Dehydration in Horses

Published Jan. 5, 2023
Horses drinking

In This Article


What is Dehydration in Horses?

Dehydration can occur to any horse of any age, in any location. Athletes, horses with conditions such as anhidrosis, and horses living through significant weather changes in the summer or winter may be more likely to experience dehydration. It is important to keep a close eye on your horse’s water intake, exercise level, and learn to monitor for signs of dehydration or discomfort, as these can be signs of an underlying issue.

Symptoms of Dehydration in Horses

Knowing what to look for when it comes to dehydration is fairly simple. Signs you might notice if your horse is dehydrated include:

  • Fatigue or less energy than usual

  • Decreased appetite

  • Dry skin

  • Colic

Causes of Dehydration in Horses

Dehydration is common in hot or humid regions, during very cold times of the year, especiallywhen a horse may be less willing to drink water, or if they cannot find it available. Athletes, such as racehorses, can easily become dehydrated when they exercise hard and sweat excessively.

An overly stressed horse may pace constantly and sweat, and not have interest in drinking–becoming dehydrated. Extended periods of travel on the horse trailer may lead your horse to have a decreased appetite and thirst. Other causes include “tying up” or exertional rhabdomyolysis, diarrhea and colitis, and other underlying medical conditions.

How Veterinarians Diagnose Dehydration in Horses

To determine the extent to which your horse may be dehydrated, your veterinarian will perform a thorough physical examination and check the following:

  • Skin tent test: This test can also be performed at home. If you’re concerned your horse seems drier to the touch or is acting lethargic, you can grab a small piece of skin on the neck or shoulder and create a tent. The skin should be fairly elastic and should return to its normal position in a second or two. A delayed reaction, or if the skin stays tented, is an indication of dehydration.

  • Check gum color, consistency, and capillary refill time (CRT): This is another quick check or rough estimation that can give you important information at home. To check a CRT, you or your veterinarian will gently pull up the horse’s lip and check the gum color; normal should be a light pink. Gently push on the gum and then remove your finger. That spot will be white and should return to normal color in less than 2 seconds typically. This will also allow you to see your horse’s gum hydration. The gums should be moist, and not tacky, if your horse is adequately hydrated. You may get false estimates if your horse has just had a sip of water or if the gums have been pulled up repeatedly in a short period of time.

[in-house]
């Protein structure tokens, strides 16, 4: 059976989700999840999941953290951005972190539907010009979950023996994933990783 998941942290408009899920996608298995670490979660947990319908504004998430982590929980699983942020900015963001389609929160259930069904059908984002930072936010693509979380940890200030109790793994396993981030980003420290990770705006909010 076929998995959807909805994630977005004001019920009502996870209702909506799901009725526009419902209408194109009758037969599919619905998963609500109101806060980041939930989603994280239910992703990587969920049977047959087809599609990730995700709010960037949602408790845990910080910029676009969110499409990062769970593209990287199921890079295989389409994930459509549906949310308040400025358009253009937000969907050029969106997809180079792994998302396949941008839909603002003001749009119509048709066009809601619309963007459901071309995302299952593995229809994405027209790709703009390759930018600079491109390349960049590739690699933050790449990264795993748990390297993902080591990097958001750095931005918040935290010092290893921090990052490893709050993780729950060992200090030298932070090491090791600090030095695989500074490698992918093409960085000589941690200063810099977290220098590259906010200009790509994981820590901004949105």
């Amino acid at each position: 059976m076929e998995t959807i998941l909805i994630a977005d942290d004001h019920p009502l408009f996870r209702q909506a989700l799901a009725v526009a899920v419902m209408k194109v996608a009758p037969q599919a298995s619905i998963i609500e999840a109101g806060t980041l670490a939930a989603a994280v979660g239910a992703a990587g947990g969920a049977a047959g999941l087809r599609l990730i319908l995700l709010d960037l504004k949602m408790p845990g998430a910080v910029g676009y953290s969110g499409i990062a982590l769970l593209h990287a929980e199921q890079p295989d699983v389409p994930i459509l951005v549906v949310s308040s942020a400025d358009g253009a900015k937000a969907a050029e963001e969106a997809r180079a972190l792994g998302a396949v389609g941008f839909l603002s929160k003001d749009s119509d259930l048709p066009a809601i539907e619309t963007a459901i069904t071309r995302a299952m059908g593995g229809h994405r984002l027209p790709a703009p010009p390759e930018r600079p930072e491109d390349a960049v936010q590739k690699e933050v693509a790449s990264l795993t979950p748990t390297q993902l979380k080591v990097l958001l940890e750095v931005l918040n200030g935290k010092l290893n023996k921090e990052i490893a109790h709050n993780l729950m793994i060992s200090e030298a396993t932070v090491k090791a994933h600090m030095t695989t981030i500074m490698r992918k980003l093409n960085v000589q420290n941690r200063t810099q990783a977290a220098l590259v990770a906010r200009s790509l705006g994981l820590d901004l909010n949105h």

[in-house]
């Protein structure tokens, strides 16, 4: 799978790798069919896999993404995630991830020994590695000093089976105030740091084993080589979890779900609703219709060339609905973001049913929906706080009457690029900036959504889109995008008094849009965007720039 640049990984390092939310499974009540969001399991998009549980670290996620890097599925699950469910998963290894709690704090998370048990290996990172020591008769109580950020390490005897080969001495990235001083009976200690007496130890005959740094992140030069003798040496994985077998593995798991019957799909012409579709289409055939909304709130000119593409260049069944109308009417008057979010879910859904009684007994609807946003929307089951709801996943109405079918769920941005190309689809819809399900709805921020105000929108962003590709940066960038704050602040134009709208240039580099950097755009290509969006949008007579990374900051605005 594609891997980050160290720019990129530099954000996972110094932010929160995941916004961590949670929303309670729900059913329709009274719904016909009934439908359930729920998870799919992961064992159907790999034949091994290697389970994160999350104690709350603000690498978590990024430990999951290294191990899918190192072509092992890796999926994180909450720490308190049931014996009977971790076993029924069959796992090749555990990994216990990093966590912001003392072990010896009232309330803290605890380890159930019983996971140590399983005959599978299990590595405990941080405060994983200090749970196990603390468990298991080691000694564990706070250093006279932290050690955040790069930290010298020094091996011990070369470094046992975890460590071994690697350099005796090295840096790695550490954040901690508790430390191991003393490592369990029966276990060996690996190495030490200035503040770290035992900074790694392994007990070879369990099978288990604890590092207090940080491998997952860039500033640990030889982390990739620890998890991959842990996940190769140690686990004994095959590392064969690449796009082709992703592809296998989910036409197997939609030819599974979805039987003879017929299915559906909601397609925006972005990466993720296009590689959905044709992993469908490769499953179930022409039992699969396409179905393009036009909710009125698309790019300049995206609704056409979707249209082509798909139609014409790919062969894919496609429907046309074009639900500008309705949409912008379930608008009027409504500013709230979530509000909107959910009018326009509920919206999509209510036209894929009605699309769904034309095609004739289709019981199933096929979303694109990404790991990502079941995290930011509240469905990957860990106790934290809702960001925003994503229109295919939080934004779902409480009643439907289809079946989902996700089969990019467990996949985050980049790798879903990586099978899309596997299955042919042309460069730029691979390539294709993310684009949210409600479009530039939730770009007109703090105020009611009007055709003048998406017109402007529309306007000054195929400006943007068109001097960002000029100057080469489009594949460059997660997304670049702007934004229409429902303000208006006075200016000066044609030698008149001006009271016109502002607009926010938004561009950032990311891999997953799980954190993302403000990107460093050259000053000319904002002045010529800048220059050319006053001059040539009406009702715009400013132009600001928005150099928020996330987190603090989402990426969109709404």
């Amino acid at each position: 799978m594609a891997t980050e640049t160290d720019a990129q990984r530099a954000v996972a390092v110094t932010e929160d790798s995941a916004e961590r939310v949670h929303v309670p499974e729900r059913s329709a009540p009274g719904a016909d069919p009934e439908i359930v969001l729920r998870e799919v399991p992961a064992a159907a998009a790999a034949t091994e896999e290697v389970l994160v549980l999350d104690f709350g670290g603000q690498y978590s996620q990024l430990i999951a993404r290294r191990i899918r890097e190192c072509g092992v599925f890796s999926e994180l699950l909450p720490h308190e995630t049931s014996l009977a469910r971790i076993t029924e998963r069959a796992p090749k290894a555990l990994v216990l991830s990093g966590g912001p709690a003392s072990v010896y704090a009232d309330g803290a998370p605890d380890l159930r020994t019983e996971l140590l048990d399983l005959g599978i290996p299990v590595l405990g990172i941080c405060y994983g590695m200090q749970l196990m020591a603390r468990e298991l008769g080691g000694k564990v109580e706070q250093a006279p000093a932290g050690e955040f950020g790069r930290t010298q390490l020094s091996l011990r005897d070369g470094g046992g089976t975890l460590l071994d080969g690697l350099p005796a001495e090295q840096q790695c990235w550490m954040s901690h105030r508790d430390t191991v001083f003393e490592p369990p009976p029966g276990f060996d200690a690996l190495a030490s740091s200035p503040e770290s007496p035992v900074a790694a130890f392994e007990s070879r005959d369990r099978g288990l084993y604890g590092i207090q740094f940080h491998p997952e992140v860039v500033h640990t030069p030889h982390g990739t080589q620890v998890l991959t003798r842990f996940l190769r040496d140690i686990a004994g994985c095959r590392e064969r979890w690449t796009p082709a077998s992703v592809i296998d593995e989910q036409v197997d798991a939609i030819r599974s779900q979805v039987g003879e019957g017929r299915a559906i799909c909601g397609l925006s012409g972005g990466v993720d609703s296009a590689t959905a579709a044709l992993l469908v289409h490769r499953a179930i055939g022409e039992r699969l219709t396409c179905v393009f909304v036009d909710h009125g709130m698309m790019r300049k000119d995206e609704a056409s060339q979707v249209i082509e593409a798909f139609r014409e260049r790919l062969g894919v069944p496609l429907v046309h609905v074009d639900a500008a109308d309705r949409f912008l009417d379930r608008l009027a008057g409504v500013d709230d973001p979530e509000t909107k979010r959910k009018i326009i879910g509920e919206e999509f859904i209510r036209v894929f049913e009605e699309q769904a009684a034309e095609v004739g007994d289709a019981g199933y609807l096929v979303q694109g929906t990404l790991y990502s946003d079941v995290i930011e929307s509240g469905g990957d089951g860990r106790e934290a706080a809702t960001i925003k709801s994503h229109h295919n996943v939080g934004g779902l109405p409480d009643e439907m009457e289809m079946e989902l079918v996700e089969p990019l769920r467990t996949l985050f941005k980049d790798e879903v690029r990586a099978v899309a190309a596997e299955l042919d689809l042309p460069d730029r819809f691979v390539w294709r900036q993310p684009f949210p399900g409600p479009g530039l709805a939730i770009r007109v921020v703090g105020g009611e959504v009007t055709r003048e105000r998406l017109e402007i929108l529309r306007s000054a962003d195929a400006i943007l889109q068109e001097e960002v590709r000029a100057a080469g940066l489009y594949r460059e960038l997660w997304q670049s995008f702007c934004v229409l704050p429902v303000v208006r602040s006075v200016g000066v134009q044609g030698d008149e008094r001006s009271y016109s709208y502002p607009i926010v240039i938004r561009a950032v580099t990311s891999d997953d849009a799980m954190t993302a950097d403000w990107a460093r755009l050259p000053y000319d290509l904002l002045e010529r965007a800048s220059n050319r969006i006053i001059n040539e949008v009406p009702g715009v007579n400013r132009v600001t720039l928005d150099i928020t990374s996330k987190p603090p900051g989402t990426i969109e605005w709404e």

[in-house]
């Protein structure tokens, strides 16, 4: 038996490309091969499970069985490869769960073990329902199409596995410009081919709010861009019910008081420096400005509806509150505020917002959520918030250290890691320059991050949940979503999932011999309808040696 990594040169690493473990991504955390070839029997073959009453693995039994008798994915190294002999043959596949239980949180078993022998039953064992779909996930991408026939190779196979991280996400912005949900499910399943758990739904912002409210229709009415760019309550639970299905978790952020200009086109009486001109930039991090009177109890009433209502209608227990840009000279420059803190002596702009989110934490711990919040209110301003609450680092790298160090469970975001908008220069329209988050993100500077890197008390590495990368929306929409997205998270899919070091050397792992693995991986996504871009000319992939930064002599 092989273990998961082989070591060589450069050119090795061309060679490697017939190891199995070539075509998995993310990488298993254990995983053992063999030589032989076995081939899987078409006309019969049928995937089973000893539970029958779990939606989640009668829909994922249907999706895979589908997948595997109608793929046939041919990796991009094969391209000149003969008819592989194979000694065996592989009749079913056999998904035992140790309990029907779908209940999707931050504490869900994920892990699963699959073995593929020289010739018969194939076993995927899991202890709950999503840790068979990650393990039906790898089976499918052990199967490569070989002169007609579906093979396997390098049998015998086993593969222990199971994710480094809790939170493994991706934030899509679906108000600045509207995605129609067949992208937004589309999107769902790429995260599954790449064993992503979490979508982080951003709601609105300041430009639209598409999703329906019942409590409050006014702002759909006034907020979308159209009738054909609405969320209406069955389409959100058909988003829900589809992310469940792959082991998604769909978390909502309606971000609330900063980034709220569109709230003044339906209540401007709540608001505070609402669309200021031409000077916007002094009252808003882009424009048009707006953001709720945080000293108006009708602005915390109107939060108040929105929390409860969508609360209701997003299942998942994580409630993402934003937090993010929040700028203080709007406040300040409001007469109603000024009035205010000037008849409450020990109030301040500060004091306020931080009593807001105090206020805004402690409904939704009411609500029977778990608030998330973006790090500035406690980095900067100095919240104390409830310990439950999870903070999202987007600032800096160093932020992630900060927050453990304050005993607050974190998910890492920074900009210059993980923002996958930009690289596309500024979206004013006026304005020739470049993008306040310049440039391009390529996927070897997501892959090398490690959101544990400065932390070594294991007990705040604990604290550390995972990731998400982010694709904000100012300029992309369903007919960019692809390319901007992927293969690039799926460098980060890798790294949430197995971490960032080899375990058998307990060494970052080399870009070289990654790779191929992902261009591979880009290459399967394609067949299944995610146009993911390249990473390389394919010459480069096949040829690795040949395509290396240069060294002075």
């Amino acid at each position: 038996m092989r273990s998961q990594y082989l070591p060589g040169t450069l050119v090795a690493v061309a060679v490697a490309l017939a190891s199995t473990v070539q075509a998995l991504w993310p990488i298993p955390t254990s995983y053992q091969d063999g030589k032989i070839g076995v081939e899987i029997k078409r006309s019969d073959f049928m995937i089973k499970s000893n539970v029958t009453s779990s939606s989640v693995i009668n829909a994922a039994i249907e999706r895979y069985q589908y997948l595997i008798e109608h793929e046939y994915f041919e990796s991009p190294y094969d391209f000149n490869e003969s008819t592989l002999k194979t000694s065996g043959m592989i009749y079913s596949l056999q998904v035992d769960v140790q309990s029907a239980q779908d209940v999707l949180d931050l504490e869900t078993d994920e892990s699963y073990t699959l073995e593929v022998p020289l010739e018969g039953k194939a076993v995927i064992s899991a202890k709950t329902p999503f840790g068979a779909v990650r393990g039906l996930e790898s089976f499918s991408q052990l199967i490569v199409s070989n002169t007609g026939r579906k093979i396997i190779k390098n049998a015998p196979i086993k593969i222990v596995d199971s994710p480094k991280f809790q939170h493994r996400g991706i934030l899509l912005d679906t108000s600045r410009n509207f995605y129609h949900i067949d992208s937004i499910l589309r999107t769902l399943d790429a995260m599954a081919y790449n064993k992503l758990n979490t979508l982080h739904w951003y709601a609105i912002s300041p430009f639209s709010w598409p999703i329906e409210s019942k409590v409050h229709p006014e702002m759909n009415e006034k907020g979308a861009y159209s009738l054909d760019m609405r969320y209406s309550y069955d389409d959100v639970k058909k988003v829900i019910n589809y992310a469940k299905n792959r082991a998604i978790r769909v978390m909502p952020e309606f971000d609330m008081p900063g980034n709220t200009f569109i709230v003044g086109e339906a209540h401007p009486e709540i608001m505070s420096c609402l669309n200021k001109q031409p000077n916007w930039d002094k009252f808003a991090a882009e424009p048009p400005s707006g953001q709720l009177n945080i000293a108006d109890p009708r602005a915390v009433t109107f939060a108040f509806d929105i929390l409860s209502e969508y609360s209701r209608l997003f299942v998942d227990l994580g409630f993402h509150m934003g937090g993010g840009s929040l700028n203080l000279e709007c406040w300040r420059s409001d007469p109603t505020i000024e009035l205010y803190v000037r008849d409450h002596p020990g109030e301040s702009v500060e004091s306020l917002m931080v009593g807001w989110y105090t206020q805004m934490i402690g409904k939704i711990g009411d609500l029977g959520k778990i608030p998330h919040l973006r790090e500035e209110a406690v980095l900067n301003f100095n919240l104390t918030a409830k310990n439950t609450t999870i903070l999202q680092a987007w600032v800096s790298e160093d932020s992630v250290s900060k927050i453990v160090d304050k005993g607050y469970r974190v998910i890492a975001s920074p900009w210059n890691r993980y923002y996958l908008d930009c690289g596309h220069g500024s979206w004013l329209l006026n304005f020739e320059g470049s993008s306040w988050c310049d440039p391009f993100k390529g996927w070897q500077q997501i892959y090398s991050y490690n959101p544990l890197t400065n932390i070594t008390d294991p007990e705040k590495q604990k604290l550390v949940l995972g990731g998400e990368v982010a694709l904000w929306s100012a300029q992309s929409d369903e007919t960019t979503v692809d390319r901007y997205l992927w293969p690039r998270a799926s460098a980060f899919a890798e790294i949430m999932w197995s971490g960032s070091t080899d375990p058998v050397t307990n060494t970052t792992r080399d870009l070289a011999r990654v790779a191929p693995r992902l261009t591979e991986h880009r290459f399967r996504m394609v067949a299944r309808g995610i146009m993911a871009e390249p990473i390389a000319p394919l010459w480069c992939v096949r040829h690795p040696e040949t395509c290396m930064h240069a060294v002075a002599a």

• Heart rate may also be elevated (normal heart rate for a horse is 20-40 beats per minute), which you can note during a basic physical exam performed at home, especially if you keep a stethoscope in your first aid kit.

To evaluate an exact measurement of your horse’s dehydration, your veterinarian will pull a blood sample and run a packed cell volume (PCV) test.

Your veterinarian may also run other bloodwork to check for electrolyte imbalances. Calcium, potassium, or other additives can be administered in IV fluids.

Treatment of Dehydration in Horses

Depending on the severity of your horse’s dehydration and other clinical signs, your horse may need treatment ranging from some electrolytes added into their food and water at home, to intravenous (IV) fluids and intense monitoring and treatment at a veterinary hospital.

If your horse is mildly dehydrated at home, your veterinarian may administer water and electrolytes via nasogastric (NG) tube. They will pass a tube through your horse’s nose, down the esophagus, into the stomach. This is a typical part of a colic examination, so it will be performed if your horse is showing colicky signs (down/rolling, decreased appetite, pawing, lethargy, etc.) to check for reflux or excessive gas in the stomach.